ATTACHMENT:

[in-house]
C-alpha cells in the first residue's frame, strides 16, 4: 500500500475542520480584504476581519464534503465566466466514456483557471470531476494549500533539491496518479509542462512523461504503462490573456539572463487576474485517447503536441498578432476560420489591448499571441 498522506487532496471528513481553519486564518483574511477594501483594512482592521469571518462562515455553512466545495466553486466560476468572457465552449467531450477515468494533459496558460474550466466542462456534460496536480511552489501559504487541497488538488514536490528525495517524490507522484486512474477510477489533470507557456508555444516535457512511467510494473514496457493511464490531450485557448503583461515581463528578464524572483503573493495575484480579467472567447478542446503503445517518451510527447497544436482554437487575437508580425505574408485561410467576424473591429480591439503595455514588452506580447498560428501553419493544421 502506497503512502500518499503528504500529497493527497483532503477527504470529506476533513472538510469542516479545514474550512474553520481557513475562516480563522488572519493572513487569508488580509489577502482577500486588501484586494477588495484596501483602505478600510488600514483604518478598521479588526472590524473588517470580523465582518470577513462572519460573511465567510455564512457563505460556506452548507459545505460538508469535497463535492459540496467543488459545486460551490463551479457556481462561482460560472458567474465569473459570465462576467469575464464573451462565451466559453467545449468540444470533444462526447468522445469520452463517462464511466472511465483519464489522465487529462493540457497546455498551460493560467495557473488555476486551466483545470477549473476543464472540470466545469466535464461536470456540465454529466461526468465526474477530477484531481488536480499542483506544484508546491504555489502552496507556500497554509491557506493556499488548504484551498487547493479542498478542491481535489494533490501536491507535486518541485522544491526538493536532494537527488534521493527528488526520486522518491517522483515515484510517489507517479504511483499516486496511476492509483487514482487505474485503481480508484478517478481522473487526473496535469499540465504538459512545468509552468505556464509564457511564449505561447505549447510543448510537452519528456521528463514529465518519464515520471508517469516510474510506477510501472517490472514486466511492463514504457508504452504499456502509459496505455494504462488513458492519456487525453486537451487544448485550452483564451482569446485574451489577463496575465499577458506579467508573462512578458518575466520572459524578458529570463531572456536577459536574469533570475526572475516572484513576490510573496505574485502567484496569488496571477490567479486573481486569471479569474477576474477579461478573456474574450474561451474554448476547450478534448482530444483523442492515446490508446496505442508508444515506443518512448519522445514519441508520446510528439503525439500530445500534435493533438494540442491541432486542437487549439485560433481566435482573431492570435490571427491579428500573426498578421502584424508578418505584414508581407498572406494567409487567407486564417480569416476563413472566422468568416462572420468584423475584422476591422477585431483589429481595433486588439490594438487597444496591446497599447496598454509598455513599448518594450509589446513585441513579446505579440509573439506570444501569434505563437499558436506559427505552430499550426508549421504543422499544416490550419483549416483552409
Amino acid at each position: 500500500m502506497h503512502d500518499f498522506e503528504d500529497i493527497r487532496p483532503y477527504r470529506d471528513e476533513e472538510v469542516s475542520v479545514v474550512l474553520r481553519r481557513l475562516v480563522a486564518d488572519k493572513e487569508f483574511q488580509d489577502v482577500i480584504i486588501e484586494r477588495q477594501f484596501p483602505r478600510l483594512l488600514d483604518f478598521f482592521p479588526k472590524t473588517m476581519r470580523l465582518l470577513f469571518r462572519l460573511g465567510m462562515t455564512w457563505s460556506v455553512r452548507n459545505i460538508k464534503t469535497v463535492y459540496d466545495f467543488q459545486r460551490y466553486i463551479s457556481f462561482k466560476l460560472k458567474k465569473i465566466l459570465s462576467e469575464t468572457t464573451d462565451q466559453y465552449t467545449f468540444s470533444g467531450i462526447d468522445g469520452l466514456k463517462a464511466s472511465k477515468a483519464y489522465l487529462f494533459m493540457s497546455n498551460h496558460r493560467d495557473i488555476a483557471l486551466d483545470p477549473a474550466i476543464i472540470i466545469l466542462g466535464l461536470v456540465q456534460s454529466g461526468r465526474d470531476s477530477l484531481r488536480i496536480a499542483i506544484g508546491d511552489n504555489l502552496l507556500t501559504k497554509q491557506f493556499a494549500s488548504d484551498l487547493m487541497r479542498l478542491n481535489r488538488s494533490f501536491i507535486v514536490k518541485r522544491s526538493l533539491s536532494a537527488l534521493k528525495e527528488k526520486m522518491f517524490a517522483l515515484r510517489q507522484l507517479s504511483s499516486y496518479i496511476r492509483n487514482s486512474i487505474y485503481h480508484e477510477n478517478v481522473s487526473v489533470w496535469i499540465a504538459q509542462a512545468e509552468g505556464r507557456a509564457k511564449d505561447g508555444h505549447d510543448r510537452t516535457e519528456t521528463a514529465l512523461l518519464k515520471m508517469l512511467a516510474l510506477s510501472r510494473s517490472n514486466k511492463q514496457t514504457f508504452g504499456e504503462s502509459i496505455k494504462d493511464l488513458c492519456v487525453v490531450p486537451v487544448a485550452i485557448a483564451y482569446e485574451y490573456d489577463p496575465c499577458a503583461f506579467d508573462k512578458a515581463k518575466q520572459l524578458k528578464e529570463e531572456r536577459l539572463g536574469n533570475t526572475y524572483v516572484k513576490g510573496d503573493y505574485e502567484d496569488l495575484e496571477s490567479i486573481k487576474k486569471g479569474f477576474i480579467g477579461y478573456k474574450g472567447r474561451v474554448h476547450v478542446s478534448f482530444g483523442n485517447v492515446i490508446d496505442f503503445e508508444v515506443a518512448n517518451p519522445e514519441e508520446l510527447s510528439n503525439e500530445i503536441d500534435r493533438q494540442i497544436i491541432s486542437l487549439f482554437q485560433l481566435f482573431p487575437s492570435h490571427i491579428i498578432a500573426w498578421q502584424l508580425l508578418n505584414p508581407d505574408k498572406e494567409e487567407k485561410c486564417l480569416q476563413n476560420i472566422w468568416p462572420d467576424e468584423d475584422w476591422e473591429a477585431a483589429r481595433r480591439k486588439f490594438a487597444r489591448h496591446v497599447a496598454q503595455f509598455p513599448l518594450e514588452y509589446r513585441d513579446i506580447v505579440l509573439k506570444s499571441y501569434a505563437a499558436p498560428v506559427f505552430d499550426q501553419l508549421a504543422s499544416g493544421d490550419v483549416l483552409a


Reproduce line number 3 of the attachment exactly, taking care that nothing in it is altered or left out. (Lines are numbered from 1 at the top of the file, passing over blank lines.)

Amino acid at each position: 500500500m502506497h503512502d500518499f498522506e503528504d500529497i493527497r487532496p483532503y477527504r470529506d471528513e476533513e472538510v469542516s475542520v479545514v474550512l474553520r481553519r481557513l475562516v480563522a486564518d488572519k493572513e487569508f483574511q488580509d489577502v482577500i480584504i486588501e484586494r477588495q477594501f484596501p483602505r478600510l483594512l488600514d483604518f478598521f482592521p479588526k472590524t473588517m476581519r470580523l465582518l470577513f469571518r462572519l460573511g465567510m462562515t455564512w457563505s460556506v455553512r452548507n459545505i460538508k464534503t469535497v463535492y459540496d466545495f467543488q459545486r460551490y466553486i463551479s457556481f462561482k466560476l460560472k458567474k465569473i465566466l459570465s462576467e469575464t468572457t464573451d462565451q466559453y465552449t467545449f468540444s470533444g467531450i462526447d468522445g469520452l466514456k463517462a464511466s472511465k477515468a483519464y489522465l487529462f494533459m493540457s497546455n498551460h496558460r493560467d495557473i488555476a483557471l486551466d483545470p477549473a474550466i476543464i472540470i466545469l466542462g466535464l461536470v456540465q456534460s454529466g461526468r465526474d470531476s477530477l484531481r488536480i496536480a499542483i506544484g508546491d511552489n504555489l502552496l507556500t501559504k497554509q491557506f493556499a494549500s488548504d484551498l487547493m487541497r479542498l478542491n481535489r488538488s494533490f501536491i507535486v514536490k518541485r522544491s526538493l533539491s536532494a537527488l534521493k528525495e527528488k526520486m522518491f517524490a517522483l515515484r510517489q507522484l507517479s504511483s499516486y496518479i496511476r492509483n487514482s486512474i487505474y485503481h480508484e477510477n478517478v481522473s487526473v489533470w496535469i499540465a504538459q509542462a512545468e509552468g505556464r507557456a509564457k511564449d505561447g508555444h505549447d510543448r510537452t516535457e519528456t521528463a514529465l512523461l518519464k515520471m508517469l512511467a516510474l510506477s510501472r510494473s517490472n514486466k511492463q514496457t514504457f508504452g504499456e504503462s502509459i496505455k494504462d493511464l488513458c492519456v487525453v490531450p486537451v487544448a485550452i485557448a483564451y482569446e485574451y490573456d489577463p496575465c499577458a503583461f506579467d508573462k512578458a515581463k518575466q520572459l524578458k528578464e529570463e531572456r536577459l539572463g536574469n533570475t526572475y524572483v516572484k513576490g510573496d503573493y505574485e502567484d496569488l495575484e496571477s490567479i486573481k487576474k486569471g479569474f477576474i480579467g477579461y478573456k474574450g472567447r474561451v474554448h476547450v478542446s478534448f482530444g483523442n485517447v492515446i490508446d496505442f503503445e508508444v515506443a518512448n517518451p519522445e514519441e508520446l510527447s510528439n503525439e500530445i503536441d500534435r493533438q494540442i497544436i491541432s486542437l487549439f482554437q485560433l481566435f482573431p487575437s492570435h490571427i491579428i498578432a500573426w498578421q502584424l508580425l508578418n505584414p508581407d505574408k498572406e494567409e487567407k485561410c486564417l480569416q476563413n476560420i472566422w468568416p462572420d467576424e468584423d475584422w476591422e473591429a477585431a483589429r481595433r480591439k486588439f490594438a487597444r489591448h496591446v497599447a496598454q503595455f509598455p513599448l518594450e514588452y509589446r513585441d513579446i506580447v505579440l509573439k506570444s499571441y501569434a505563437a499558436p498560428v506559427f505552430d499550426q501553419l508549421a504543422s499544416g493544421d490550419v483549416l483552409a